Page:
Michael Hochman
dog and cat

The internet is overflowing with thoughts and advice on how to get along with your apartment roommate. There are thousands of words written about all the roommate rules you're supposed to follow. How to do this, how to resolve that, what you should put down in an agreement and what should be on your lease.

But what about good ol' mutual decency? We have enough rules in our lives. What we need is more common sense. How to live your life in a civil society, how to commune with your fellow man without being a jerk. There's what you have to do, and what you should do.

We want you to be a good roommate, not because of rules, but because of you. These are not rules – this is Roommate Etiquette 101, the path to being good roommates by doing what's right by others.

Be decent in the bathroom

bathroom mess

Keep the bathroom clean because nobody likes a dirty or smelly bathroom. Clean toothpaste and hair off the counter. Put your toothbrush and hairbrush away. No one wants to touch those.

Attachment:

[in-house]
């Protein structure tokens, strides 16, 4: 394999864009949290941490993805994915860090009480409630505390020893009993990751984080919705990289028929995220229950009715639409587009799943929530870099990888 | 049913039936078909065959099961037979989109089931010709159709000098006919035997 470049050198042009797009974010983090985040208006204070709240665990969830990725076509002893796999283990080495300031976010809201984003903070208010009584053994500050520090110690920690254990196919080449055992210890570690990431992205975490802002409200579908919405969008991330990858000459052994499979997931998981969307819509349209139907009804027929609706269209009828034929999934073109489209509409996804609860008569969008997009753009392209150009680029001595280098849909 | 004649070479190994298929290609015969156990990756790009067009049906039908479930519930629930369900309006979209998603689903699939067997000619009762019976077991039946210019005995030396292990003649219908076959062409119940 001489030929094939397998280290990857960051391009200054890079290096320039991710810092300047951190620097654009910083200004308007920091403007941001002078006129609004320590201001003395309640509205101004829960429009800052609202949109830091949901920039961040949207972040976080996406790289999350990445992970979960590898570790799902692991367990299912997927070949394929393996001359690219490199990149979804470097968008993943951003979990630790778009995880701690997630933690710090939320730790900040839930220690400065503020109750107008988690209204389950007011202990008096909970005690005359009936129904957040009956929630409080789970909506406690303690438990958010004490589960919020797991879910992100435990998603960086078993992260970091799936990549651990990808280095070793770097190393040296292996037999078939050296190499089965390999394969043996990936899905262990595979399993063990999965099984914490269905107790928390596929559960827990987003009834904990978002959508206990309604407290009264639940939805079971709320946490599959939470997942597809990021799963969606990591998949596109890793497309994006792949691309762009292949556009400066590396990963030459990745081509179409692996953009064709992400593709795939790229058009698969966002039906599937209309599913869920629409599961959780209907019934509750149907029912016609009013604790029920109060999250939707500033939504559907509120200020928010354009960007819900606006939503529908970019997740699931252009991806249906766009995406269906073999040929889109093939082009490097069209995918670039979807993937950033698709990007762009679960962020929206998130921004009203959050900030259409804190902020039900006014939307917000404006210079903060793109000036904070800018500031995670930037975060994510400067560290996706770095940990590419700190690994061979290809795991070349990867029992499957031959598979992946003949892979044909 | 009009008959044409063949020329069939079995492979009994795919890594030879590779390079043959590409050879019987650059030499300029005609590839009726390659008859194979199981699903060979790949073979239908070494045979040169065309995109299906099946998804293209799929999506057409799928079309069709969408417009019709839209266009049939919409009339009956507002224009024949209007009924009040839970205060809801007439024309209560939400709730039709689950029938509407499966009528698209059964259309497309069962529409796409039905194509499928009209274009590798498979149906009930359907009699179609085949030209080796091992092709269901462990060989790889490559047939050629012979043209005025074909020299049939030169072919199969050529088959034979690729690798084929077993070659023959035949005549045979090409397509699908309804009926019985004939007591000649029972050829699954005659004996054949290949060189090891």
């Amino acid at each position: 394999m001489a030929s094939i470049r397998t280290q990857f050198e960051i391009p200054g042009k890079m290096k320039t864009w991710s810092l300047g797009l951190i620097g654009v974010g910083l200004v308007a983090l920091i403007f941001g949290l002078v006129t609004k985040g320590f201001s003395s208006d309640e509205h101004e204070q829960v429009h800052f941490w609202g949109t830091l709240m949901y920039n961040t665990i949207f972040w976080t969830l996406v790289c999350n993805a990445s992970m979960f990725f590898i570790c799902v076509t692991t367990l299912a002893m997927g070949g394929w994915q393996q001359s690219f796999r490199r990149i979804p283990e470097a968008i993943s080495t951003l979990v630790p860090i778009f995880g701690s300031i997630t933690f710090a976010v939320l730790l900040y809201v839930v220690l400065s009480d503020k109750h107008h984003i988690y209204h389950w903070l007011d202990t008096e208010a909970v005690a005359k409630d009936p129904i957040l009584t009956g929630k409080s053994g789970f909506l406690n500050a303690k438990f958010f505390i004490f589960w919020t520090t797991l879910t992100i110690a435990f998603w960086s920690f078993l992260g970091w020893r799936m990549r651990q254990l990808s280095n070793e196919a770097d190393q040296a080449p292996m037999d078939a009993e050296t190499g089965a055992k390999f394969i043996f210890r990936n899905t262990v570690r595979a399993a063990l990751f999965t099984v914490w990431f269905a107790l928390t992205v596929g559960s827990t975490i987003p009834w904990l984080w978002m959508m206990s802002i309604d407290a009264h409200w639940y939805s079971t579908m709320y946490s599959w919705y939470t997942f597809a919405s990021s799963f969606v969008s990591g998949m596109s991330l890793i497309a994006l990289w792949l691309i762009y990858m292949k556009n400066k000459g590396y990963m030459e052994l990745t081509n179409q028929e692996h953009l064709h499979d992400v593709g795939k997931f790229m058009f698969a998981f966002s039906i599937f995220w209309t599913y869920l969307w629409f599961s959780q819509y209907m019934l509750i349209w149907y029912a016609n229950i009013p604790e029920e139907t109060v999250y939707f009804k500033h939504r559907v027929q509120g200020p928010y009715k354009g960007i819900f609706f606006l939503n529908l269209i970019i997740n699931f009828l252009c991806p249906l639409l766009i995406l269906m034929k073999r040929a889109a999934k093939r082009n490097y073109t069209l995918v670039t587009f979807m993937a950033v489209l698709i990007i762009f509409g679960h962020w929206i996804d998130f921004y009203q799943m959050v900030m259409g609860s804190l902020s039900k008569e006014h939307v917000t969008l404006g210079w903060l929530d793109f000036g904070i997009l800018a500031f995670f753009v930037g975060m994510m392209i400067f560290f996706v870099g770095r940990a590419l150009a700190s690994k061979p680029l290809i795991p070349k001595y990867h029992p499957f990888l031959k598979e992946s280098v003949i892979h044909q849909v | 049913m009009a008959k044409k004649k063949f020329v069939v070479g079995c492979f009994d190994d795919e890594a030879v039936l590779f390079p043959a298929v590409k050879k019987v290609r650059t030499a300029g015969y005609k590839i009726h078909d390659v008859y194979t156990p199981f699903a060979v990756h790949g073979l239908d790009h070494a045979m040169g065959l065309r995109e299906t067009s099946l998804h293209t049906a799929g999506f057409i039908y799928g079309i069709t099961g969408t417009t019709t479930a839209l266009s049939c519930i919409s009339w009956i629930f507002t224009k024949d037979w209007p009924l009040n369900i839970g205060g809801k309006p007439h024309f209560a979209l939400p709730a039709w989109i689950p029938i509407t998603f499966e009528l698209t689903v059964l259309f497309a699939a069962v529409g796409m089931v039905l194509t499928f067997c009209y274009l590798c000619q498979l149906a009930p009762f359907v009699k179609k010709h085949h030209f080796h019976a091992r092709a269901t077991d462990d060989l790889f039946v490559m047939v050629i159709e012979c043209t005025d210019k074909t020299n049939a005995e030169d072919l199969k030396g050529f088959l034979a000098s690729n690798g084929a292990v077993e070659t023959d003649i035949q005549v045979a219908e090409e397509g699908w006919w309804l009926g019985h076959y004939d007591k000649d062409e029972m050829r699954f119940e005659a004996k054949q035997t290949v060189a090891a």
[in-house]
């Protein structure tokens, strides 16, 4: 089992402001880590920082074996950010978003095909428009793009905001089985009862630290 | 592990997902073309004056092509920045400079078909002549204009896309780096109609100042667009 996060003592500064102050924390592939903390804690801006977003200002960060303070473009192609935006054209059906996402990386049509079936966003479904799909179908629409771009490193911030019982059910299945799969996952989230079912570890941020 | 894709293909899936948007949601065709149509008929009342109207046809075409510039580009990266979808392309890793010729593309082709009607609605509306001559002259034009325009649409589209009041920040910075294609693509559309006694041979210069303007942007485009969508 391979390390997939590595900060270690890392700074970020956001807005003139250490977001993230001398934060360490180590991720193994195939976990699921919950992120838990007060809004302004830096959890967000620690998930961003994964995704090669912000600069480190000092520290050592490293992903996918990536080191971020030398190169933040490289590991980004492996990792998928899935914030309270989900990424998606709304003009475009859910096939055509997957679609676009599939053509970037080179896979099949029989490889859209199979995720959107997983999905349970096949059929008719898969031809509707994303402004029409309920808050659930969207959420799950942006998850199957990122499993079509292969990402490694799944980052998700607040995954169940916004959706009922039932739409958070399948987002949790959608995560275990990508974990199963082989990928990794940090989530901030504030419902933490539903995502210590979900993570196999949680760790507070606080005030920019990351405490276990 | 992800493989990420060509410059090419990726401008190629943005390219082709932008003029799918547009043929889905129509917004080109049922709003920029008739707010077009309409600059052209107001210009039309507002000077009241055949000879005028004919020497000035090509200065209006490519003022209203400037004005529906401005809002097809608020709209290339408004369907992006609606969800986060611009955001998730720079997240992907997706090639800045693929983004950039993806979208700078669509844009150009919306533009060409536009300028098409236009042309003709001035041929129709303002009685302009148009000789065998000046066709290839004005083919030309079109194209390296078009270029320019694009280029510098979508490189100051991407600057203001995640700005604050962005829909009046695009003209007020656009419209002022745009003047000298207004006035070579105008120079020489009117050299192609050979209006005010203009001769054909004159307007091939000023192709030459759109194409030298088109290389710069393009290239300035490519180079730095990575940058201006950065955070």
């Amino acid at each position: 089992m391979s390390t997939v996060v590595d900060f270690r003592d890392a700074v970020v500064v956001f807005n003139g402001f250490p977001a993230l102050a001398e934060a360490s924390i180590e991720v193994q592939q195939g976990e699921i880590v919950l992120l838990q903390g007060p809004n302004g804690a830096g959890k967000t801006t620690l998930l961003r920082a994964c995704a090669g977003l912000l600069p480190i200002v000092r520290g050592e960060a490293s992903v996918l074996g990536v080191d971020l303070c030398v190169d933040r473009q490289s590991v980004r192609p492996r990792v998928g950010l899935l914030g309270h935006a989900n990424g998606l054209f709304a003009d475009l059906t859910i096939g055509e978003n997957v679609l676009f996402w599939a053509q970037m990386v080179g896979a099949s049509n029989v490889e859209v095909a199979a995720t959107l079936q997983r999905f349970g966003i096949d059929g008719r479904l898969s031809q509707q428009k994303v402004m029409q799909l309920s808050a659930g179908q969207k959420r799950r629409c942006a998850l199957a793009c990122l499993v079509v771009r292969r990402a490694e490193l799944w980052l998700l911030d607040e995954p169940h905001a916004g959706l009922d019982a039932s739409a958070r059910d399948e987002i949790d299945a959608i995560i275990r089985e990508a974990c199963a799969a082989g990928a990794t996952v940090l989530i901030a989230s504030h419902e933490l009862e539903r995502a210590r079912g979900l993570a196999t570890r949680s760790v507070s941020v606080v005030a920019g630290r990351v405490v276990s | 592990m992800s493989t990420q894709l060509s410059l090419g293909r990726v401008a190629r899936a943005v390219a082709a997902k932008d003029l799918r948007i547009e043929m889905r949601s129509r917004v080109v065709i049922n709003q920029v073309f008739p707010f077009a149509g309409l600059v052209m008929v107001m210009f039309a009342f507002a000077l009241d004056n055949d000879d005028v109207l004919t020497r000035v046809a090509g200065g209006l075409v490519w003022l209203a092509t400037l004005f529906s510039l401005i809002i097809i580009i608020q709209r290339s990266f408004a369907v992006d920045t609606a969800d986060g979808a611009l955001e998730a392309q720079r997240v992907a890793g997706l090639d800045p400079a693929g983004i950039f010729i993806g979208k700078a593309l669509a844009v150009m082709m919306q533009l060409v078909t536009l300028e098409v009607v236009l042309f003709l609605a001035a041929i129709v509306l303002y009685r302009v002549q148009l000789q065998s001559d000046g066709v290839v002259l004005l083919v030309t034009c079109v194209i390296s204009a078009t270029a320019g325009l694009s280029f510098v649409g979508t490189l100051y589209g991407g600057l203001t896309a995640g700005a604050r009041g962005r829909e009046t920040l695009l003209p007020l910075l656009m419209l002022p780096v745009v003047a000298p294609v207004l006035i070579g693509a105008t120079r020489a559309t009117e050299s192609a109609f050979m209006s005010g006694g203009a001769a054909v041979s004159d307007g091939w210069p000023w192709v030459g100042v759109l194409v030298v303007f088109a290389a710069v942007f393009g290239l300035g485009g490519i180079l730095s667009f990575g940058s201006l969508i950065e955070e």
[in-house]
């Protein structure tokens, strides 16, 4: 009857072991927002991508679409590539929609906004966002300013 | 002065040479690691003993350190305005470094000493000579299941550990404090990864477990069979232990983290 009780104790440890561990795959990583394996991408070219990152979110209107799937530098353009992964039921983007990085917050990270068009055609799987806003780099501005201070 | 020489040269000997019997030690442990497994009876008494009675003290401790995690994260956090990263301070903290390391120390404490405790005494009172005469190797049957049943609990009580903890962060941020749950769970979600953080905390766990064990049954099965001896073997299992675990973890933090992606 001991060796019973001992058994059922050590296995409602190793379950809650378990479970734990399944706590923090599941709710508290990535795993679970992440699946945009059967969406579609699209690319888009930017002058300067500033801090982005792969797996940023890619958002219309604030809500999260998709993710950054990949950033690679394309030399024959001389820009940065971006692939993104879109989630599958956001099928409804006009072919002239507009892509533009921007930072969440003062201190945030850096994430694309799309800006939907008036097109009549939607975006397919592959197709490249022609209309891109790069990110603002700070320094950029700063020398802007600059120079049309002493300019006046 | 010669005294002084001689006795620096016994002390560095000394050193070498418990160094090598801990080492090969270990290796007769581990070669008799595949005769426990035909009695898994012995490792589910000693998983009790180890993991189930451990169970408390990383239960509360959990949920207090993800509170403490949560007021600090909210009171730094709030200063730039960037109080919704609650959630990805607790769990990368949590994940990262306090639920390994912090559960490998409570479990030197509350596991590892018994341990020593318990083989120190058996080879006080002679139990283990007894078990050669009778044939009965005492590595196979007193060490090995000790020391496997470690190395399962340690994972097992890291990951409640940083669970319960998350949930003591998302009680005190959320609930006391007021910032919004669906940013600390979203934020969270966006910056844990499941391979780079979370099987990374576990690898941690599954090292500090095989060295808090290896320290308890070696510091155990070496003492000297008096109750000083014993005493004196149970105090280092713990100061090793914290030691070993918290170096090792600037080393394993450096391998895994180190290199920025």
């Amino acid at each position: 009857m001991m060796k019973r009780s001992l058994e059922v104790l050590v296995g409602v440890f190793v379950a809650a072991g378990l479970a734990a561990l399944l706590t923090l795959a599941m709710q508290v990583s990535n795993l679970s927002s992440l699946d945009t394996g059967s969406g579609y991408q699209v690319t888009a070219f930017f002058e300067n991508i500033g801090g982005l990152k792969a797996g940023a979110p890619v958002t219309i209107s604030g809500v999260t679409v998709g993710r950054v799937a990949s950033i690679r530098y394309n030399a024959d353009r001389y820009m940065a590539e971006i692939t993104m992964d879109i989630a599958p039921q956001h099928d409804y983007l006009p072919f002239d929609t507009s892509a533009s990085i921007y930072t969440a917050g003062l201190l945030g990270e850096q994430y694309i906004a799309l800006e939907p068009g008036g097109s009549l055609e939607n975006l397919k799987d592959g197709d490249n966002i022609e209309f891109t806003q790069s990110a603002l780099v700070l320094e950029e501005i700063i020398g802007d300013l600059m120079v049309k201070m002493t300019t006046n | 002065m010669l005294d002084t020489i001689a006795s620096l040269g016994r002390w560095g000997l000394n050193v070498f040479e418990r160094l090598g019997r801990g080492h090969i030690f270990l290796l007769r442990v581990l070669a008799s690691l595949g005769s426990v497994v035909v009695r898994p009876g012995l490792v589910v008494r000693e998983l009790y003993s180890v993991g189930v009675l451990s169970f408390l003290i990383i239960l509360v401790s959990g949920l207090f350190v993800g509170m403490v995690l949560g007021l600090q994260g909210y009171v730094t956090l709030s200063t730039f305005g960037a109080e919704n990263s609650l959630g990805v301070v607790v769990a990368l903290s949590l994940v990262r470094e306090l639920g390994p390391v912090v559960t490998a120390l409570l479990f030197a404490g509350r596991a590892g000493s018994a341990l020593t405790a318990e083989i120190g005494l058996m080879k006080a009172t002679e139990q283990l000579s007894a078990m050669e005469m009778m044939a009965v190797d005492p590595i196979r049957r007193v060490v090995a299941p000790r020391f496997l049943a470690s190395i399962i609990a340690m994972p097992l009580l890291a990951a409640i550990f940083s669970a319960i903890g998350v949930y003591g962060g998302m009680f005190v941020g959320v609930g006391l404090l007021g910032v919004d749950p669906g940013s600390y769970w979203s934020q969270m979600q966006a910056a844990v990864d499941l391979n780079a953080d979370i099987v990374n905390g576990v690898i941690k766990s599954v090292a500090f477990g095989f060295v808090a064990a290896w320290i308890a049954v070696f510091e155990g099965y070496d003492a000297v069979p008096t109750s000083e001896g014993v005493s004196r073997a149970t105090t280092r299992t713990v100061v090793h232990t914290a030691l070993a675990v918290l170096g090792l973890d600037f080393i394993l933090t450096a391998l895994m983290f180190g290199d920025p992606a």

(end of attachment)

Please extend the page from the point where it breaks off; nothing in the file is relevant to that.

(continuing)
If you pee on the toilet seat, wipe it up. If you back up the toilet, plunge it. If the toilet bowl needs attention, brush it. Clear your hair out of the drain in the shower. Don't take too long in the shower and be considerate of not using up the hot water when others are waiting.

And for goodness sake, replace the toilet paper when you use up the roll. Bonus points for putting it on the right way up, too.

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Ask before you borrow

borrowed clothes

Don't borrow anything from your roommate without express permission beforehand. If you've asked before, even if the answer was yes, ask again. And if you do borrow something from your roommate – clothes, hairspray, juice, whatever – return or replace it as soon as you can.